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223
Surface reconstruction from unorganized points
 COMPUTER GRAPHICS (SIGGRAPH ’92 PROCEEDINGS)
, 1992
"... We describe and demonstrate an algorithm that takes as input an unorganized set of points fx1�:::�xng IR 3 on or near an unknown manifold M, and produces as output a simplicial surface that approximates M. Neither the topology, the presence of boundaries, nor the geometry of M are assumed to be know ..."
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Cited by 649 (8 self)
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We describe and demonstrate an algorithm that takes as input an unorganized set of points fx1�:::�xng IR 3 on or near an unknown manifold M, and produces as output a simplicial surface that approximates M. Neither the topology, the presence of boundaries, nor the geometry of M are assumed to be known in advance — all are inferred automatically from the data. This problem naturally arises in a variety of practical situations such as range scanning an object from multiple view points, recovery of biological shapes from twodimensional slices, and interactive surface sketching.
Multidimensional Access Methods
, 1998
"... Search operations in databases require special support at the physical level. This is true for conventional databases as well as spatial databases, where typical search operations include the point query (find all objects that contain a given search point) and the region query (find all objects that ..."
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Cited by 561 (3 self)
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Search operations in databases require special support at the physical level. This is true for conventional databases as well as spatial databases, where typical search operations include the point query (find all objects that contain a given search point) and the region query (find all objects that overlap a given search region). More
Octrees for faster isosurface generation
 IEEE TRANSACTIONS ON MEDICAL IMAGING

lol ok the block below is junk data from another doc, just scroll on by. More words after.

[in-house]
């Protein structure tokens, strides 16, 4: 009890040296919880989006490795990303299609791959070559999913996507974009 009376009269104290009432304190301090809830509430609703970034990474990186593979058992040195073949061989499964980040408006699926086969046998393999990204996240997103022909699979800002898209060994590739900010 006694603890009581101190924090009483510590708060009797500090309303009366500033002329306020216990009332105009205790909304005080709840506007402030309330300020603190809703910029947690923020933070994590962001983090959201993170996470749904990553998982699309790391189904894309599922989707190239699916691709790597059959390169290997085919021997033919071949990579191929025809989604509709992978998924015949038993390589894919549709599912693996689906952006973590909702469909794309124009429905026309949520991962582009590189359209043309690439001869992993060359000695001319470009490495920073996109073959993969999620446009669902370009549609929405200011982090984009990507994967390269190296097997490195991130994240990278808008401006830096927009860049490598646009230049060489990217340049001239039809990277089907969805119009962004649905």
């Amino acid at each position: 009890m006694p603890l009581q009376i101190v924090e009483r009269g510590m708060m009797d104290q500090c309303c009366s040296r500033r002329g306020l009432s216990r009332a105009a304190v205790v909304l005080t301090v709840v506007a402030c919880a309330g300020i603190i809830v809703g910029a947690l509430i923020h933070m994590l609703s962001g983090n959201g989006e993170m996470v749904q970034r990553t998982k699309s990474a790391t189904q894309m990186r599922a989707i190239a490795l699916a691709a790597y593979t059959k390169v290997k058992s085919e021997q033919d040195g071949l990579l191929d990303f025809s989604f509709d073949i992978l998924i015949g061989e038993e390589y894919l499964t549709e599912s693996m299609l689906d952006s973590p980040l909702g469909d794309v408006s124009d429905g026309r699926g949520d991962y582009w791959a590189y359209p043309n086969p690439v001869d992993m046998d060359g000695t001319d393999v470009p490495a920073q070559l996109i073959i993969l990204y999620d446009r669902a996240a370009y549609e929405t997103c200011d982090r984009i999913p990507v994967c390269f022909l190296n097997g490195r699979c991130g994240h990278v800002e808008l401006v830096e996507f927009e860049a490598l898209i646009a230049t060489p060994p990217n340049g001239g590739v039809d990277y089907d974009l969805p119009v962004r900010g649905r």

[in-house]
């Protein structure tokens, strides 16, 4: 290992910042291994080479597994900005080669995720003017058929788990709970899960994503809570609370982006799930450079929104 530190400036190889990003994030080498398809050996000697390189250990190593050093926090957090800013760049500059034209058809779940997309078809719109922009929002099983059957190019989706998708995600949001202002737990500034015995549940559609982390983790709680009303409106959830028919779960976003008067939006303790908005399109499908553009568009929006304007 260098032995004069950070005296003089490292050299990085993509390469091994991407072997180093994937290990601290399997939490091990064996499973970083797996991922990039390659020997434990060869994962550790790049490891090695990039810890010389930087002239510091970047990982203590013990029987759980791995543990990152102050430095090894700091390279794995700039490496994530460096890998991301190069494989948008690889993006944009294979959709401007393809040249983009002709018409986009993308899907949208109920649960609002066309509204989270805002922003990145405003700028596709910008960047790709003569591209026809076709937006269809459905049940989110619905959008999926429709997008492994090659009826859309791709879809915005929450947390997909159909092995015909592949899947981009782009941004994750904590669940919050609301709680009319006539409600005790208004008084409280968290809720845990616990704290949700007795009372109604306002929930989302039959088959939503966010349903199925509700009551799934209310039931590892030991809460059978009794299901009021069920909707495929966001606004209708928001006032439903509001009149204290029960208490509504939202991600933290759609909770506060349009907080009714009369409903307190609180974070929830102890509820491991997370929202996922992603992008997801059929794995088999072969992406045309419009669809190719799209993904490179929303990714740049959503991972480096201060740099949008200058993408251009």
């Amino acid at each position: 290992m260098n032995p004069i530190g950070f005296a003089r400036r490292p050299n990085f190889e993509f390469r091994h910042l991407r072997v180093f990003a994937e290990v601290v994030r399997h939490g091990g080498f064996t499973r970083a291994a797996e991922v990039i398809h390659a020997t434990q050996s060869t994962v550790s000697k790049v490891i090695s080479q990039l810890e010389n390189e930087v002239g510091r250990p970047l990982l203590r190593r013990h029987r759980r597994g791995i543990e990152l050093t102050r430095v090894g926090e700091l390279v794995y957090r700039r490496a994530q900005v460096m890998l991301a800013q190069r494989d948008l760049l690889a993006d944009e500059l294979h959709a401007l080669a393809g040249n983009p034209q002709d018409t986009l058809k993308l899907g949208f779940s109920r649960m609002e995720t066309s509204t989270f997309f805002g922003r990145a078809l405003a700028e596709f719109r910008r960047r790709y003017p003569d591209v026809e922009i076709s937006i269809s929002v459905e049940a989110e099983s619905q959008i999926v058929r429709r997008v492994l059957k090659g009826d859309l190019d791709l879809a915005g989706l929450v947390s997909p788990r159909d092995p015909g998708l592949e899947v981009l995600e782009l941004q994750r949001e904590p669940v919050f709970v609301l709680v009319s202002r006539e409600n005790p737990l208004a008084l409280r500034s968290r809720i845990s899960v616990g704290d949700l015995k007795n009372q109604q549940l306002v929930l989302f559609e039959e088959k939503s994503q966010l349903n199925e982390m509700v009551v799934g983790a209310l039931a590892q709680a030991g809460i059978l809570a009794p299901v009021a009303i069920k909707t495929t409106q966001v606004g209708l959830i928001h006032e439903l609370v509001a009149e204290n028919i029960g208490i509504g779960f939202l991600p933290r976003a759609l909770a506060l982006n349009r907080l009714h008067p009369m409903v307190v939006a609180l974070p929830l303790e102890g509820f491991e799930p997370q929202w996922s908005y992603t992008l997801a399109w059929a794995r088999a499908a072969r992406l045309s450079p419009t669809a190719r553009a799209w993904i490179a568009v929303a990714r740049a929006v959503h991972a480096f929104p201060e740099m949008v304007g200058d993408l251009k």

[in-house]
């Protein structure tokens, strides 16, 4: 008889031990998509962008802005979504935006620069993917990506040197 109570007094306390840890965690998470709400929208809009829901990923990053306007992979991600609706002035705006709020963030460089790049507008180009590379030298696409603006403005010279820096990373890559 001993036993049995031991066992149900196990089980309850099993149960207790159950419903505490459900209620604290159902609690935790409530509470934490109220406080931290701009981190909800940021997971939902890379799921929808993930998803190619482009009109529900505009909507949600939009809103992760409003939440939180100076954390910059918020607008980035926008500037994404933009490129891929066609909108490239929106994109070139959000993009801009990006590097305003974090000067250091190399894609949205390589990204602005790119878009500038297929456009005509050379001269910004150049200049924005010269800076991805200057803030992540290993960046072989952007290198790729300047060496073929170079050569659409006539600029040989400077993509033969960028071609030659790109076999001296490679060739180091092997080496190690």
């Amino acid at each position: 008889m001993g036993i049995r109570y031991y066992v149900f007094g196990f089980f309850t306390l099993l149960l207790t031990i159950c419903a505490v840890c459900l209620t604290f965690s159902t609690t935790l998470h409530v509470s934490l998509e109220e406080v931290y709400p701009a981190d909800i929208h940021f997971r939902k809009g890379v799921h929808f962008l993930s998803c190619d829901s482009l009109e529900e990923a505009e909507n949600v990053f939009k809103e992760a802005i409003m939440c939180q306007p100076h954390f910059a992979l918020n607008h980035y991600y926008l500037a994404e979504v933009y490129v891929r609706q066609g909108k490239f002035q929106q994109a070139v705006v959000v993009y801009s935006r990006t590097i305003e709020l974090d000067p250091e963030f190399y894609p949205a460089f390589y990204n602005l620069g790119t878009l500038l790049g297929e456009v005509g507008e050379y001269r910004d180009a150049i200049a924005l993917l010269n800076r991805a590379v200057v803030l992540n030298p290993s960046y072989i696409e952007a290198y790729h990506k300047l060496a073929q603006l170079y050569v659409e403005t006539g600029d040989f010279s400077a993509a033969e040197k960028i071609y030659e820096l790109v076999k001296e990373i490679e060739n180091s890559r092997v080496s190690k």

, 2000
"... The large size of many volume data sets often prevents visualization algorithms from providing interactive rendering. The use of hierarchical data structures can ameliorate this problem by storing summary information to prevent useless exploration of regions of little or no current interest within ..."
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Cited by 274 (3 self)
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The large size of many volume data sets often prevents visualization algorithms from providing interactive rendering. The use of hierarchical data structures can ameliorate this problem by storing summary information to prevent useless exploration of regions of little or no current interest within the volume. This paper discusses research into the use of the octree hierarchical data structure when the regions of current interest can vary during the application, and are not known a priori. Octrees are well suited to the sixsided cell structure of many volumes. A new spaceefficient design is introduced for octree representations of volumes whose resolutions are not conveniently a power of two; octrees following this design are called branchonneed octrees (BONOs). Also, a caching method is described that essentially passes information between octree neighbors whose visitation times may be quite different, then discards it when its useful life is over. Using the application of octrees to isosurface generation as a focus, space and time comparisons for octreebased versus more traditional "marching" methods are presented.
ROAMing Terrain: Realtime Optimally Adapting Meshes
, 1997
"... Terrain visualization is a difficult problem for applications requiring accurate images of large datasets at high frame rates, such as flight simulation and groundbased aircraft testing using synthetic sensor stimulation. On current graphics hardware, the problem is to maintain dynamic, viewdepend ..."
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Cited by 222 (6 self)